Every four years, most presidential candidates undergo a rite of passage with the African-American community: delivering an address at the NAACP convention. Republican nominee Mitt Romney has accepted an invitation to speak at the nation's largest civil rights organization's 103rd convention on July 11.
"This election will be about how to provide the best future for all Americans, of every color and background," NAACP president Ben Jealous said in a statement. "As America grows more diverse, we can choose to embrace that diversity or let it divide us. We look forward to an engaging conversation with Gov. Romney about his vision for a more just society."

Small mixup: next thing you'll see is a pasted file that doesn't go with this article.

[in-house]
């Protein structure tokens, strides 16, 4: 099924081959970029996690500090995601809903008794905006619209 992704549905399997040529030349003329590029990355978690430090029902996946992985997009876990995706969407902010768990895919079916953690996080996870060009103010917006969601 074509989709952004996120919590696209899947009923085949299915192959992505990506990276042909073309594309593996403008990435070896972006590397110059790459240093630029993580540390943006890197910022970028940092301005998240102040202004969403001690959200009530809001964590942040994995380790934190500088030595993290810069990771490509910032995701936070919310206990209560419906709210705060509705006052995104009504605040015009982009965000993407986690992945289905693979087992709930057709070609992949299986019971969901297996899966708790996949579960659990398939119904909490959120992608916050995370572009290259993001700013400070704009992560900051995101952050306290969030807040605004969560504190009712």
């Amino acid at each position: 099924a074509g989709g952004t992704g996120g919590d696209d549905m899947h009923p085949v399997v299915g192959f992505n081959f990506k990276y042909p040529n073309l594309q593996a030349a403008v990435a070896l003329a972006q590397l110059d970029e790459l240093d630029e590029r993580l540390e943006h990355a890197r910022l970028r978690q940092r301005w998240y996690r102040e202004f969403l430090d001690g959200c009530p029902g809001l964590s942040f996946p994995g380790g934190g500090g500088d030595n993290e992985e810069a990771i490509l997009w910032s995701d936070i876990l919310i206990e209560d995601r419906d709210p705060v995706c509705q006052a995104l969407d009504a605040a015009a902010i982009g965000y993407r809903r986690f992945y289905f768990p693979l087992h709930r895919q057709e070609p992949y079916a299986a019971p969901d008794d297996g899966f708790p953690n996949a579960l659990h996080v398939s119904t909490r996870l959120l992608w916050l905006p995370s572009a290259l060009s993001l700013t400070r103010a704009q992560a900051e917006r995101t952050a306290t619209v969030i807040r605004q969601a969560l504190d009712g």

Given the divide between Romney and the NAACP on a variety of issues, it's unlikely the speech will win over many Black voters. It could, however, help him with white, college-educated voters by appearing to be tolerant and open to diversity.
In 2008, both Obama and opponent Sen. John McCain addressed the group. The president has not yet responded to an invitation to speak at this year's conference.
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(Photo: Joe Raedle/Getty Images)
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